The First Book I Ever Owned...


The first international paper airplane contest took place in the winter of 1966 and 1967. The whole endeavor was an effort to bring publicity to Scientific American magazine, which probably found itself battling for attention. The US was in the middle of a cold war with the Soviets, a hot war with Viet Nam, and a civil rights movement.

It must’ve felt like the wheels had come off the vehicle of America. Fidel Castro had declared Martial Law in Cuba, and Walt Disney had just died during the making of Jungle Book. Out of this chaos came a book, documenting that first contest. It was published in 1967. It was to become the first book I remember owning—just me, not the usual communal property status of a Dr. Seuss or encyclopedia.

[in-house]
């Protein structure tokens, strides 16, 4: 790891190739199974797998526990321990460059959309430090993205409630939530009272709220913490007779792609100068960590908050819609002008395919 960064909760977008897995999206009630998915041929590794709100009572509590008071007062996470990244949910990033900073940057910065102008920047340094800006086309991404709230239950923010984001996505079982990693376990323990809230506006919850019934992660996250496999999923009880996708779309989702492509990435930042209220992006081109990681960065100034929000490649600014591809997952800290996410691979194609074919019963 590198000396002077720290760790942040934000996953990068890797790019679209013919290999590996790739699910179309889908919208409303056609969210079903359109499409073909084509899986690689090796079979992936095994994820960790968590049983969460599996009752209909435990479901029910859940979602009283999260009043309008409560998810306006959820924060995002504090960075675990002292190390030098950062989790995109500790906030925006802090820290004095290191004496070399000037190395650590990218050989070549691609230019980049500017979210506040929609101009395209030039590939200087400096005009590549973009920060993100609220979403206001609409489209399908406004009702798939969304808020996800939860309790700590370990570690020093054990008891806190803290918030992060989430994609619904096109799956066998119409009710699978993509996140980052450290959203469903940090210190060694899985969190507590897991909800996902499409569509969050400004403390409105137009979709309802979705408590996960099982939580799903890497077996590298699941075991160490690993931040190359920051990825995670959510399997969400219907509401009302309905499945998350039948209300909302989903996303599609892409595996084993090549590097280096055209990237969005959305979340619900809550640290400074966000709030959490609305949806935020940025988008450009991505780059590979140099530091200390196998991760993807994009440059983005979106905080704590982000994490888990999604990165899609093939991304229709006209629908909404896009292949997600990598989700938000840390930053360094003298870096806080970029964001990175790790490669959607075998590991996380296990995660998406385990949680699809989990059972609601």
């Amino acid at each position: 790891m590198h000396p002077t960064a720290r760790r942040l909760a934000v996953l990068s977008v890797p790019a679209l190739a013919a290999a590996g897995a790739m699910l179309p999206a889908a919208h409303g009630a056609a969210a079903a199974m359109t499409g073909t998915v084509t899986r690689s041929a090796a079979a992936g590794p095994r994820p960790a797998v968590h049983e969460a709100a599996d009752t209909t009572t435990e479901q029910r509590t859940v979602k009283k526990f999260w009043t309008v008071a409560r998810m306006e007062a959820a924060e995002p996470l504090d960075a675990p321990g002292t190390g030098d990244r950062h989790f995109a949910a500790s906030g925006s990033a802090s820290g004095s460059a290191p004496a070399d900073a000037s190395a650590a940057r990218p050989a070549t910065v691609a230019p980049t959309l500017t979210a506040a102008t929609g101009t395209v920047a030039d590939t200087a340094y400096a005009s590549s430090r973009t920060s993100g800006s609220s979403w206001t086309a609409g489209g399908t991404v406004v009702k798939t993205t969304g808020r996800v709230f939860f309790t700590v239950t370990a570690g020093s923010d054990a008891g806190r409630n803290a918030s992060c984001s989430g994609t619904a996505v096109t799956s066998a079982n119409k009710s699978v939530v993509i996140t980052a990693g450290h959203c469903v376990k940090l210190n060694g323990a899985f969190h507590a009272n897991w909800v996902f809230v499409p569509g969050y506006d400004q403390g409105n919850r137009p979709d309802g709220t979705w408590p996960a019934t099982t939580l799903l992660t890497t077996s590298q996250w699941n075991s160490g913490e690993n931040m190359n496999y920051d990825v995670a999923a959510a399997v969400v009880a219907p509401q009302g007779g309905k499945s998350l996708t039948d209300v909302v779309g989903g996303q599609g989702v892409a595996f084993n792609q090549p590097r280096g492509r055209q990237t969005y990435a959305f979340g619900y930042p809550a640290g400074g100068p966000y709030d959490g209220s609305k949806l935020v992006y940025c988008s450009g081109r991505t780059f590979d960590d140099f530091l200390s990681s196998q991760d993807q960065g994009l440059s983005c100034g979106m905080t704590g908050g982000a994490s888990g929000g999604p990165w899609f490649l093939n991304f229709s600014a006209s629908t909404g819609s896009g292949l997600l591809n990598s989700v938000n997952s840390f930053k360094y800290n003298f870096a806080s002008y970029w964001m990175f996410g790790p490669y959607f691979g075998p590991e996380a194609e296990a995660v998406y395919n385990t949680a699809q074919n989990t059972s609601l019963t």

The First International Paper Airplane Book is at once studious and irreverent, bringing in historical anecdotes and contemporary scientists; portraying paper airplanes as integral to the history of aviation, while acknowledging the limits of their research utility. It’s charming and wonderful. My thinking about paper airplane design and the science of flight was, and is still, influenced by this book’s tone and content.

An oddity of the book is that although it theoretically documents a contest, the page revealing the winners is not listed in the index. A close look at a reprinted publicity piece on page 22 reveals the results: 10.2 seconds for duration and 91 feet, 6 inches for distance (although it’s noted the plane hit the rear wall of the Hall of Science). Both of these marks are far less than half the current world record marks. But it was a start. 22 years later, I wrote my first book of paper airplane designs. Because of the 1967 book, I felt I was joining a very special club.

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